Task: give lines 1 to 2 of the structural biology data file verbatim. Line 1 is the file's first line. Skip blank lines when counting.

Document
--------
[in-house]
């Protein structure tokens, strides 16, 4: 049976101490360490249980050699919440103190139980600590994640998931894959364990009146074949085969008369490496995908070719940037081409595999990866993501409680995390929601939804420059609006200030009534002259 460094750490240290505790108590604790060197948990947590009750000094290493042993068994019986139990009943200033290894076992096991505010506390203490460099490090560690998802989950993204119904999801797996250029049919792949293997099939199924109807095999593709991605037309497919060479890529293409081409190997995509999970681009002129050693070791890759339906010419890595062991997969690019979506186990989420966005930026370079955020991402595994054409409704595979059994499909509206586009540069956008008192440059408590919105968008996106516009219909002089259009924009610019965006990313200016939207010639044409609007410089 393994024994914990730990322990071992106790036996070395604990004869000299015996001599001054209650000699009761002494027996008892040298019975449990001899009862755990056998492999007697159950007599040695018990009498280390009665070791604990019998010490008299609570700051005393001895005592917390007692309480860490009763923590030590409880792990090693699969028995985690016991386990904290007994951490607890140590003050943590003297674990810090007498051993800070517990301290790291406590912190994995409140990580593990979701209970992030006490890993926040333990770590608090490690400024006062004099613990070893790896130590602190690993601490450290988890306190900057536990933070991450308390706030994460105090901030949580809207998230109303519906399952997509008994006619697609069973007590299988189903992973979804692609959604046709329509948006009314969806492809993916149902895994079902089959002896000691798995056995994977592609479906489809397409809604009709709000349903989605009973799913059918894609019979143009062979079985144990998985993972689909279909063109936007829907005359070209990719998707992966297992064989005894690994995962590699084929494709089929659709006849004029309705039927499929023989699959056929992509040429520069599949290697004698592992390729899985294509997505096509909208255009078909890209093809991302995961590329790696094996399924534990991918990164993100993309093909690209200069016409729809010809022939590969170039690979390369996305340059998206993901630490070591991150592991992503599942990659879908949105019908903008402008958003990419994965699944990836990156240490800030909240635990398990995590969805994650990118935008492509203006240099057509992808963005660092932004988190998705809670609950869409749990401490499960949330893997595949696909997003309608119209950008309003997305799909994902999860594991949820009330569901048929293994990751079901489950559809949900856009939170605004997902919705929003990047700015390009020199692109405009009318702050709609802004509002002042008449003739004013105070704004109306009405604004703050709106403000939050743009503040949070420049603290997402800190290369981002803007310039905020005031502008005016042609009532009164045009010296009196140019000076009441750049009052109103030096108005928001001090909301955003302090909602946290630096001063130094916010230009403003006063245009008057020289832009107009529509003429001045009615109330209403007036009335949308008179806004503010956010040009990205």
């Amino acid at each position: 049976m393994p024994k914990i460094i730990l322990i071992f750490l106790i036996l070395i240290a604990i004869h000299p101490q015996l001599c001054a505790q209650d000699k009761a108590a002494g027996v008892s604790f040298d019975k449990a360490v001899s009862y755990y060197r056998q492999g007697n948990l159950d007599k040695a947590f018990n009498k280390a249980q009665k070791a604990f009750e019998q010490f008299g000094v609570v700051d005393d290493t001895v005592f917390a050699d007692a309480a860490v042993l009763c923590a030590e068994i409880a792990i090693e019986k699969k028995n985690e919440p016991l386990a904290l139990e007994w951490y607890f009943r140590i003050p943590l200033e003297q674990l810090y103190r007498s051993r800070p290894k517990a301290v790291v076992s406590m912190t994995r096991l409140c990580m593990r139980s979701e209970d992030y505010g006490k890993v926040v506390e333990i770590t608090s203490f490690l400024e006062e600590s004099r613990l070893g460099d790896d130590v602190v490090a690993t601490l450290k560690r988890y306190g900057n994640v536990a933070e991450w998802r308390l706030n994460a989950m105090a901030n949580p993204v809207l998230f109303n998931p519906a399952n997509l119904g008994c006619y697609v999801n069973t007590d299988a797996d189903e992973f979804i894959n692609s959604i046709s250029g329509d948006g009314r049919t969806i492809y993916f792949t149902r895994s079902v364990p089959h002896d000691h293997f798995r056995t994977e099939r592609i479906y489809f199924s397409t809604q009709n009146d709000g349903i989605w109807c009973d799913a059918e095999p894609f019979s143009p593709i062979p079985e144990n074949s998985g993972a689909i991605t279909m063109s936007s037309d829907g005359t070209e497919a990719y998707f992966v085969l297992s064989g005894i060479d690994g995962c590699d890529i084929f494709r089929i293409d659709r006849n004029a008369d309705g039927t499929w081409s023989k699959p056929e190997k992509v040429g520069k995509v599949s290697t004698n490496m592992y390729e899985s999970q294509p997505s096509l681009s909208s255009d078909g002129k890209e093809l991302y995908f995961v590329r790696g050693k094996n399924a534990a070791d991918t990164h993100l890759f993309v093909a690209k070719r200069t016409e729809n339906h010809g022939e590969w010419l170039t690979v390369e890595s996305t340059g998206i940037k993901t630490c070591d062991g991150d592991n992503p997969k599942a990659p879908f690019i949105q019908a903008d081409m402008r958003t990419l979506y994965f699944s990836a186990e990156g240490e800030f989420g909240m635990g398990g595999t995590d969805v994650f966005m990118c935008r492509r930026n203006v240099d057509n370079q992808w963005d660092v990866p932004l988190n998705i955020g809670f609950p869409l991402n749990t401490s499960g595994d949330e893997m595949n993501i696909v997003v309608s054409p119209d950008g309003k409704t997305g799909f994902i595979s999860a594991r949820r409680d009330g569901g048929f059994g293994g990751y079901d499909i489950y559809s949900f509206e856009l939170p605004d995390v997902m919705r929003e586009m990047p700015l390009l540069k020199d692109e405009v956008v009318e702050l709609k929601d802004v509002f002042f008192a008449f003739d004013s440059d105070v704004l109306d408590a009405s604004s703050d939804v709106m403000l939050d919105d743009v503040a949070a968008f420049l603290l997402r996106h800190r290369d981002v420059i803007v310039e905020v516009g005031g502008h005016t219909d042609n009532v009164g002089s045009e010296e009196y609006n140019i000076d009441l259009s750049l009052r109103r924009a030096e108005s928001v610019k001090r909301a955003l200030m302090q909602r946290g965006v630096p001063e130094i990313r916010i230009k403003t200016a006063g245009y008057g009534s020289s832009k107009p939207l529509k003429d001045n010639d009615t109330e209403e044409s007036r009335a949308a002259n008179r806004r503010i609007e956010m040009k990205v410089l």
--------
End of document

[in-house]
């Protein structure tokens, strides 16, 4: 049976101490360490249980050699919440103190139980600590994640998931894959364990009146074949085969008369490496995908070719940037081409595999990866993501409680995390929601939804420059609006200030009534002259 460094750490240290505790108590604790060197948990947590009750000094290493042993068994019986139990009943200033290894076992096991505010506390203490460099490090560690998802989950993204119904999801797996250029049919792949293997099939199924109807095999593709991605037309497919060479890529293409081409190997995509999970681009002129050693070791890759339906010419890595062991997969690019979506186990989420966005930026370079955020991402595994054409409704595979059994499909509206586009540069956008008192440059408590919105968008996106516009219909002089259009924009610019965006990313200016939207010639044409609007410089 393994024994914990730990322990071992106790036996070395604990004869000299015996001599001054209650000699009761002494027996008892040298019975449990001899009862755990056998492999007697159950007599040695018990009498280390009665070791604990019998010490008299609570700051005393001895005592917390007692309480860490009763923590030590409880792990090693699969028995985690016991386990904290007994951490607890140590003050943590003297674990810090007498051993800070517990301290790291406590912190994995409140990580593990979701209970992030006490890993926040333990770590608090490690400024006062004099613990070893790896130590602190690993601490450290988890306190900057536990933070991450308390706030994460105090901030949580809207998230109303519906399952997509008994006619697609069973007590299988189903992973979804692609959604046709329509948006009314969806492809993916149902895994079902089959002896000691798995056995994977592609479906489809397409809604009709709000349903989605009973799913059918894609019979143009062979079985144990998985993972689909279909063109936007829907005359070209990719998707992966297992064989005894690994995962590699084929494709089929659709006849004029309705039927499929023989699959056929992509040429520069599949290697004698592992390729899985294509997505096509909208255009078909890209093809991302995961590329790696094996399924534990991918990164993100993309093909690209200069016409729809010809022939590969170039690979390369996305340059998206993901630490070591991150592991992503599942990659879908949105019908903008402008958003990419994965699944990836990156240490800030909240635990398990995590969805994650990118935008492509203006240099057509992808963005660092932004988190998705809670609950869409749990401490499960949330893997595949696909997003309608119209950008309003997305799909994902999860594991949820009330569901048929293994990751079901489950559809949900856009939170605004997902919705929003990047700015390009020199692109405009009318702050709609802004509002002042008449003739004013105070704004109306009405604004703050709106403000939050743009503040949070420049603290997402800190290369981002803007310039905020005031502008005016042609009532009164045009010296009196140019000076009441750049009052109103030096108005928001001090909301955003302090909602946290630096001063130094916010230009403003006063245009008057020289832009107009529509003429001045009615109330209403007036009335949308008179806004503010956010040009990205």